Having your building contract independently reviewed before the project commences can avoid additional expense and unwanted delay.
Like many things in life, building contracts can lead to disputes, which in turn may lead to litigation in the courts or at the Victorian Civil and Administrative Tribunal (VCAT). Litigation is generally costly, time-consuming and stressful, with no absolute certainty as to the outcome. In order to minimise the likelihood of being involved in a dispute, it pays to have your building contract reviewed, whether you are an owner, developer, builder or sub-contractor.
Standard form building contracts
Generally, a building contract will be drafted by one of the parties, and often this comes as a standard form contract. Usually, the party who has drafted the terms of the contract would have done so in a way that is to their advantage. Unlike many other standard form contracts where those who have drafted the contract are unlikely to accept proposed amendments (such as bank loans or utility agreements), building work is fairly competitive and as a result, the drafting party will usually agree to any proposed changes, or at least be willing to enter into negotiations.
Breaches, repudiation and termination
Some key matters which are repeatedly not dealt with properly, or at all, are those regarding liquidated damages and termination rights.
Particularly in commercial building contracts, termination provisions often only provide express termination rights under the contract to the party that drafted the contract. If you did not draft the contract, in these circumstances you will be left with only common law rights of termination. In practice, this means that you will need to convince a court or tribunal that the party that drafted the contract has committed a fundamental breach of the contract, known as repudiation, and that you are entitled to accept that repudiation and terminate the contract.
Breaches of the contract and whether they are characterized as repudiation are often not clear at their time of occurrence. This can lead to uncertainty and risk, if you did not draft the contract and are seeking to terminate for repudiation. Wrongful termination of the contract can result in a damages claim being brought against the terminating party for breach of contract. If you have your contract reviewed, you will have the opportunity to negotiate with the other party to include well drafted breach and termination terms, which can prevent this issue from arising, and provide you with peace of mind in the event that you are required to terminate the contract.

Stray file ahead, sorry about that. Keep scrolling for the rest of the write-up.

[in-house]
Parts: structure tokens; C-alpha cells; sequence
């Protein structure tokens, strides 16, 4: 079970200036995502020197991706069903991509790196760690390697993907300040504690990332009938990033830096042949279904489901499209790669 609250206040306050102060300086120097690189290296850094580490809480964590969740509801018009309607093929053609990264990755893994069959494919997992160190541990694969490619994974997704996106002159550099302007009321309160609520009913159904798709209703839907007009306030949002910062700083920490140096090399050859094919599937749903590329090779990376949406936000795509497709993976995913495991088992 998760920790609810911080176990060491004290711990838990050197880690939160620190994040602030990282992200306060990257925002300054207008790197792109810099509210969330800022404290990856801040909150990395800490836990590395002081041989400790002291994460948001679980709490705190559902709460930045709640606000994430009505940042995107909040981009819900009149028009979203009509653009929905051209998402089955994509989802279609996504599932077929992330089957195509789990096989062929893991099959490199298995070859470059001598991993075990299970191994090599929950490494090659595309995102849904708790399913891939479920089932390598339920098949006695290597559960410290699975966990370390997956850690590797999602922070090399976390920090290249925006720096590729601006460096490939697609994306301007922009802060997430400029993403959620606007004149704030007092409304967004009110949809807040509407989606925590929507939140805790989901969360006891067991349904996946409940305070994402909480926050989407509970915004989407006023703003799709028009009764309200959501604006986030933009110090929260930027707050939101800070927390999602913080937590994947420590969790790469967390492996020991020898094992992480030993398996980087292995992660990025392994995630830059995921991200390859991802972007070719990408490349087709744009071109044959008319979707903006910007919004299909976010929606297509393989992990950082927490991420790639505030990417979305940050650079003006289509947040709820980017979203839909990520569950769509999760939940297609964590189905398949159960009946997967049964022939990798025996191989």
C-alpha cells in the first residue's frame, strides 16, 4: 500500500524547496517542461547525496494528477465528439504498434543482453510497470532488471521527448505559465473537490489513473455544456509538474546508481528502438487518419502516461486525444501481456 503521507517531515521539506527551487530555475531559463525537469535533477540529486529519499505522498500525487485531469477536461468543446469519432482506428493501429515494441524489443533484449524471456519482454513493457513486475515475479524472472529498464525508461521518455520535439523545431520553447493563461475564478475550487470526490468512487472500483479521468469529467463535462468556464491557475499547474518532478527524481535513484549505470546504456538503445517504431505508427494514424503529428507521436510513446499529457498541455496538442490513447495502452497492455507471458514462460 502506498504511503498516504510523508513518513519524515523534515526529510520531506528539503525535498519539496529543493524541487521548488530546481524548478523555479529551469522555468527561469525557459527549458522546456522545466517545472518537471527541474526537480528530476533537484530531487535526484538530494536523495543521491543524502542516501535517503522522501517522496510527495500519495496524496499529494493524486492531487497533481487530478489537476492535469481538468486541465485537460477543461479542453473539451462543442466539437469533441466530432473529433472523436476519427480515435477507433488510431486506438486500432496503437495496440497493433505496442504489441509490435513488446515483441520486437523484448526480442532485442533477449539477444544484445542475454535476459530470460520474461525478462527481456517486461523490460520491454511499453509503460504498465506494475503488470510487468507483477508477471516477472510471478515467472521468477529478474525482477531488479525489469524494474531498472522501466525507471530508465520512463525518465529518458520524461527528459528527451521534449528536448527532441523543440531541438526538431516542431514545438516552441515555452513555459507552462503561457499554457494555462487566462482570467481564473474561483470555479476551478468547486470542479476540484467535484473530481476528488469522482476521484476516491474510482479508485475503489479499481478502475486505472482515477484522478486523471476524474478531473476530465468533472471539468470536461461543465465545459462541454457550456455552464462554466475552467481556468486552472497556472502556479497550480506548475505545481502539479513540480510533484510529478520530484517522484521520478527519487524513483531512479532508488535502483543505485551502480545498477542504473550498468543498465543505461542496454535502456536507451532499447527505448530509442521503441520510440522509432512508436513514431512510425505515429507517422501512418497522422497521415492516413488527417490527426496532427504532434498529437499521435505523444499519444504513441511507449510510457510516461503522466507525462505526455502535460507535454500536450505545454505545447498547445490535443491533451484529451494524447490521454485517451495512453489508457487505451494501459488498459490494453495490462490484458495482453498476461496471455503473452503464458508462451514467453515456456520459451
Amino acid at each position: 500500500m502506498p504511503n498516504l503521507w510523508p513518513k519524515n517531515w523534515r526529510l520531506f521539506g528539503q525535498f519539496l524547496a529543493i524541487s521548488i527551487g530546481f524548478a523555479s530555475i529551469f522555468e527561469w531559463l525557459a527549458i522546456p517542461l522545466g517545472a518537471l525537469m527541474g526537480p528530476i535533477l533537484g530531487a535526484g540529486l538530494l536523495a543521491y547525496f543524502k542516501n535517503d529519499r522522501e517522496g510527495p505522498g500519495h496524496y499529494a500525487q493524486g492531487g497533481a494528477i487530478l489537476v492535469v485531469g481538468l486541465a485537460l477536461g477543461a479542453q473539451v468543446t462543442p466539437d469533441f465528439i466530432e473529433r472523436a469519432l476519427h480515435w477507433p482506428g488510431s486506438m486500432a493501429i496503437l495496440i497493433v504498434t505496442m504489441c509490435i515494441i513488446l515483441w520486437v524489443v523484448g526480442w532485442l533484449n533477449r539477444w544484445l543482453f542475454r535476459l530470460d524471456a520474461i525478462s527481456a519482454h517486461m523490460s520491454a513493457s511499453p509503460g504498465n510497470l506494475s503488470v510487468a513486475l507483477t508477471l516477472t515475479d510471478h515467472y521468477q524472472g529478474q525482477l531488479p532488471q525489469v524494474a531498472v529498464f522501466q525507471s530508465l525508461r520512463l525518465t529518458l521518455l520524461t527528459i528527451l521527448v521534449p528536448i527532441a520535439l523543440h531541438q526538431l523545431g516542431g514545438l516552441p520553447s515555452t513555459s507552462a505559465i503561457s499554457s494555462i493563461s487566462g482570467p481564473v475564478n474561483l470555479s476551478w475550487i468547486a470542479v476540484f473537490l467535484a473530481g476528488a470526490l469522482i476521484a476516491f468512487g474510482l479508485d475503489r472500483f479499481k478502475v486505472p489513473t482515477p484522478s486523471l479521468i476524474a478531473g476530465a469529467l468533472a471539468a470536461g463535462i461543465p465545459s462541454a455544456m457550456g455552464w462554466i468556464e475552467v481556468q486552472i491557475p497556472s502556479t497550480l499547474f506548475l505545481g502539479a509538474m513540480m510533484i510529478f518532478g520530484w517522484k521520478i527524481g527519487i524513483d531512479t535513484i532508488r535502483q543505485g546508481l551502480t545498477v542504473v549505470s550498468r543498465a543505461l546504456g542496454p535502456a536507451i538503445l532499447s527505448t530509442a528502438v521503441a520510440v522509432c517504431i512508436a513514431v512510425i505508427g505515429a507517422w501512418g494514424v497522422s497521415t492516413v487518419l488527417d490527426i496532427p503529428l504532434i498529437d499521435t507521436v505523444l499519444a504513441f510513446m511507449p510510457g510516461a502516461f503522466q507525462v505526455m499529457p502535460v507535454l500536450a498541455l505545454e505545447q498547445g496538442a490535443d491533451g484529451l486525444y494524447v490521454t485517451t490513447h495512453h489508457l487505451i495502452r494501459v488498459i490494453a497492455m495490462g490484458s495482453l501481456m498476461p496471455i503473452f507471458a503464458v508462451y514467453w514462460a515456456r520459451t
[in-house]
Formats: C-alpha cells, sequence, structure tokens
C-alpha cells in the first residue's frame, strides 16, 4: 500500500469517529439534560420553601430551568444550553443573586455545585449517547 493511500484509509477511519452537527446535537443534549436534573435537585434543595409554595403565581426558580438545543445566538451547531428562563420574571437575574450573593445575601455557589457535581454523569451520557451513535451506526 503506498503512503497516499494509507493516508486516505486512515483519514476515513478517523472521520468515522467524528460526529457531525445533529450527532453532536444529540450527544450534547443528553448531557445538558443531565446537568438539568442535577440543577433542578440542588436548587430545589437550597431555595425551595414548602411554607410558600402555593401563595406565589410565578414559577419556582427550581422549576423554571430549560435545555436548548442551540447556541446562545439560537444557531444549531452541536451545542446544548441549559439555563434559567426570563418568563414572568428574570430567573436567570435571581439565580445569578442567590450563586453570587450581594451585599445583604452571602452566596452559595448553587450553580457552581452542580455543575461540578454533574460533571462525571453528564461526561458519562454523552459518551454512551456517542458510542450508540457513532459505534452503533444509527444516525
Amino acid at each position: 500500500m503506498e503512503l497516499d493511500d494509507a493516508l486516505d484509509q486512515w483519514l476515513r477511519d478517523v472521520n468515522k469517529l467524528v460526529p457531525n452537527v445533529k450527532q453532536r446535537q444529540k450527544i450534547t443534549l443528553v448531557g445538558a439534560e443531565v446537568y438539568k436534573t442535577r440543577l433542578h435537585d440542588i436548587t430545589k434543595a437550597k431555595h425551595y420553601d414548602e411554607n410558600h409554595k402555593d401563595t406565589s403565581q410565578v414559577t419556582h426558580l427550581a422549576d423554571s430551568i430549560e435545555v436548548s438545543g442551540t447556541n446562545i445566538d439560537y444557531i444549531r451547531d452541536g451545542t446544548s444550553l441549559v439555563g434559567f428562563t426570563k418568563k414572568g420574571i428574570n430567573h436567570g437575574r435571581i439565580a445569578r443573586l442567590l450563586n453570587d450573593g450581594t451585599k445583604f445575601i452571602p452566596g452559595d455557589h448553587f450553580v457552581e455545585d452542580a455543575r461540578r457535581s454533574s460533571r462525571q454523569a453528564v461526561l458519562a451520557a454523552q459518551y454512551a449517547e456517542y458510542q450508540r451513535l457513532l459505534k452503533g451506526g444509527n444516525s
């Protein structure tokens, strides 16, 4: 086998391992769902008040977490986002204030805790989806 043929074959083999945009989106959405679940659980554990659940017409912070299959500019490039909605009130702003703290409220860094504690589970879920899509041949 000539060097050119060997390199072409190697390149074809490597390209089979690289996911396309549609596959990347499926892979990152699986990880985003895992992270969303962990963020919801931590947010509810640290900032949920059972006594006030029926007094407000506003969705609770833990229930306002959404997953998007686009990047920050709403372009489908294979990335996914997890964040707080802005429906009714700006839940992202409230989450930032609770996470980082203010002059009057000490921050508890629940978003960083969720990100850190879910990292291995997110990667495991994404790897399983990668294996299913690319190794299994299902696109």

Liquidated damages is a pre-agreed amount payable for delays caused by a party. The benefit of having an agreed amount for liquidated damages is that if there is a breach of the contract by reason of delay, the other party does not have to provide evidence to prove their actual losses – they can simply rely on the liquidated damages amount, which is generally a weekly or daily fixed sum.
Often, however, building contracts, and in particular domestic building contracts, provide a very small amount for liquidated damages, which parties commonly either do not notice or do not properly turn their minds to when signing. For example, $250.00 per week or similar may be inserted as a default measure for liquidated damages. This amount is generally inadequate, as liquidated damages are required to accurately reflect the costs incurred as a result of the delay.
If you are an owner, the amount agreed should reflect the holding costs, such as any bank loan interest that would be incurred as a result of the delay, or any loss of profit, such as if the property was to be used as a rental investment property.
If you are a builder, the amount agreed should cover any wages, sub-contractor costs, hire costs and/or interest that is likely to be incurred if construction is delayed.
How can Sharrock Pitman Legal help?
These are just two of the many key matters that should be reviewed carefully before you enter into a building contract. Other matters include definition of scope of works, insurance, extensions of time, variations, prime costs and provisional sums, amount of deposit and progress claims, retention moneys, and charges, just to name a few. If you are thinking about entering into a building contract, it pays to have it checked first. Please contact our Commercial Litigation team to obtain a fixed price to review your building contract on 1300 205 506, or send an email to firstname.lastname@example.org.
The information contained in this article is intended to be of a general nature only and should not be relied upon as legal advice. Any legal matters should be discussed specifically with one of our lawyers.
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